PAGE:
During the Young Stroke Physicians and Researchers (YSPR) session at ESO 2021 virtual conference, four early career stroke physicians and researchers will present their planned or ongoing projects and receive feedback from two renowned stroke experts.
The session took place on Wednesday 1st September at 08.30 in Hall A and will be avaliable to watch on demand via the ESOC platform until 3 December 2021.
In this series of interviews, we are going to meet them and hear about their stories.
Today we are meeting with Marco Antonio Lobo Chaves.
Marco Antonio is a PhD Researcher in Manchester, UK and he presents “EXPLORING MARKERS OF STROKE CARE AND STROKE ASSOCIATED PNEUMONIA IN STROKE UNITS ACROSS ENGLAND AND WALES.” Please stay tuned!
Tell us something about yourself.
I’m a physician originally from Costa Rica in the final months of my PhD in stroke medicine.
How did you get involved in stroke research?
I got involved because I found that my current PhD project was interesting and a challenge at the same time, and it went with my previous expertise in the field of vascular diseas
Why did you choose this topic?
The topic of the project is part of a larger study, looking at stroke associated pneumonia variation as a whole in England and Wales, and this study is critical to understanding the different aspects that could be associated with the development of SAP.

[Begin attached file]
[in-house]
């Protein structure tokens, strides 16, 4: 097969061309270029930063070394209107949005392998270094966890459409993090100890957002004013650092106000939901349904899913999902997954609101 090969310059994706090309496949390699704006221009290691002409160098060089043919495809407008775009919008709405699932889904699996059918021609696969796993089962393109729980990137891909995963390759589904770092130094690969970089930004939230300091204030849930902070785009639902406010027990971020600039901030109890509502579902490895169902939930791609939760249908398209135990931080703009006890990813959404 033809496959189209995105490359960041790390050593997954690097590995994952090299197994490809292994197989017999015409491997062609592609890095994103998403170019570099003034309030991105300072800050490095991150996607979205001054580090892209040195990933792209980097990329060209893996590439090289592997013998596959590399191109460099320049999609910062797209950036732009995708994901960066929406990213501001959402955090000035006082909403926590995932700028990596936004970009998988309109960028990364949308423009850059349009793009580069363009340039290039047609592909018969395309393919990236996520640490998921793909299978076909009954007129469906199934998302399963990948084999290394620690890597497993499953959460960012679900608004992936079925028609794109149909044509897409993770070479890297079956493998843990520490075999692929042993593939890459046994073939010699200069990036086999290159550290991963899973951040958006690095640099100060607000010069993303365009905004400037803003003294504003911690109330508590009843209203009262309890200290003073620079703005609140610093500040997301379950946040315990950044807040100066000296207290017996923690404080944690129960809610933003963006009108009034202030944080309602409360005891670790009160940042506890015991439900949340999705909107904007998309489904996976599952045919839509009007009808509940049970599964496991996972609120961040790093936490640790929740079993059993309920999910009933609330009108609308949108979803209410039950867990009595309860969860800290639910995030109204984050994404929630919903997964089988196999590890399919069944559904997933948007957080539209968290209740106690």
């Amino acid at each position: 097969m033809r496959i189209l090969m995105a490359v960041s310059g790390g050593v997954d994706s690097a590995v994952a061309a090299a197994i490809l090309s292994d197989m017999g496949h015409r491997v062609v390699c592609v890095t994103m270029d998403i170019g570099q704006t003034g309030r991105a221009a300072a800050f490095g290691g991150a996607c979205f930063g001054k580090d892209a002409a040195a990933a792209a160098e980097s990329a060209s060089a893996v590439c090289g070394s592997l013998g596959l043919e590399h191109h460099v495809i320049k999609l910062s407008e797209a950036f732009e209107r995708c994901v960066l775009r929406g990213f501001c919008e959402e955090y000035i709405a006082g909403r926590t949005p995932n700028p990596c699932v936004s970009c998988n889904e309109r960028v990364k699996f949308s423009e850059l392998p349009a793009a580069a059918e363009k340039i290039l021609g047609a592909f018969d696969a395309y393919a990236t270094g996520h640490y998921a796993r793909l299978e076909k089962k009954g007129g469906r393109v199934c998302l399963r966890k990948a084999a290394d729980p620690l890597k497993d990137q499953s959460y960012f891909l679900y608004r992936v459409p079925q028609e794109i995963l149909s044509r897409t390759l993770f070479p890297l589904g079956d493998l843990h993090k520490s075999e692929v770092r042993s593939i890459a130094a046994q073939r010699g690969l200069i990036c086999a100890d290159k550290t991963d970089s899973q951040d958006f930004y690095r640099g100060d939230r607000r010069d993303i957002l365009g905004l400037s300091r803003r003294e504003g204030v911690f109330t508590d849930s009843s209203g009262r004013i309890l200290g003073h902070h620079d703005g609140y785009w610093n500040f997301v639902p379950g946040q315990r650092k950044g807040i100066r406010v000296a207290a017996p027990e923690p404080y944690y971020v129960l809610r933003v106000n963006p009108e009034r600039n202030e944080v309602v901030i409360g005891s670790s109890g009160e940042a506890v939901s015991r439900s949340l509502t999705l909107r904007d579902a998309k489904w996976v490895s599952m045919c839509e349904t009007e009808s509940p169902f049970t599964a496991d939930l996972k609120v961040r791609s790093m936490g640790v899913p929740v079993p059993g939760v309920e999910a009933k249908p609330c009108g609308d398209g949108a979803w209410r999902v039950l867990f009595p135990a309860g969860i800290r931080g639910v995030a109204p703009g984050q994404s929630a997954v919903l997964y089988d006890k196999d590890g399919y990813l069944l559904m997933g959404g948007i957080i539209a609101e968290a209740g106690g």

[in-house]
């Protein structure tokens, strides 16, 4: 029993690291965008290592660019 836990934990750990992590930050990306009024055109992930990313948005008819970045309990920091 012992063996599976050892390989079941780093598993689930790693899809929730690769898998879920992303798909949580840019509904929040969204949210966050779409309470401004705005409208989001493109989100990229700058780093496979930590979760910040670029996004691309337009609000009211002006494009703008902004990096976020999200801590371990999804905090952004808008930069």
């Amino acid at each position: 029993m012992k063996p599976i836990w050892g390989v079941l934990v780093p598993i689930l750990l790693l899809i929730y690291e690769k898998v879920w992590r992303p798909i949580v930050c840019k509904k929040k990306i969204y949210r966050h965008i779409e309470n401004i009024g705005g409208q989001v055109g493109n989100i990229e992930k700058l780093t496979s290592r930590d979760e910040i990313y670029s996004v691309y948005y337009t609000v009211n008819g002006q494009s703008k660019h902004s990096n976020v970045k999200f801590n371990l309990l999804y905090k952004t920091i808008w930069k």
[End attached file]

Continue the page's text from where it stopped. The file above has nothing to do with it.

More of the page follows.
What have been the most difficult challenges regarding your research career so far?
Working with big data as a clinician has been a challenge, but learning about the different statistical approaches and pitfalls of big data has been an amazing experience.
How do you balance work life and free time/home life?
I have a clear schedule, no work should go on from 6 pm any day. And should work needs to be done during the weekend, I usually stick to my workweek schedule as well.
What do you think a mentor should do to support the projects and the career of a mentee and, conversely, what should a mentee expect from a mentor?
A mentor should provide clear guidance to the mentee, not only from a research or career perspective but also from a personal one. Conversely, a mentee should provide clear goals, and initial steps on how to reach those goals. This way, it is easier for both the mentor and mentee to work on achieving those goals.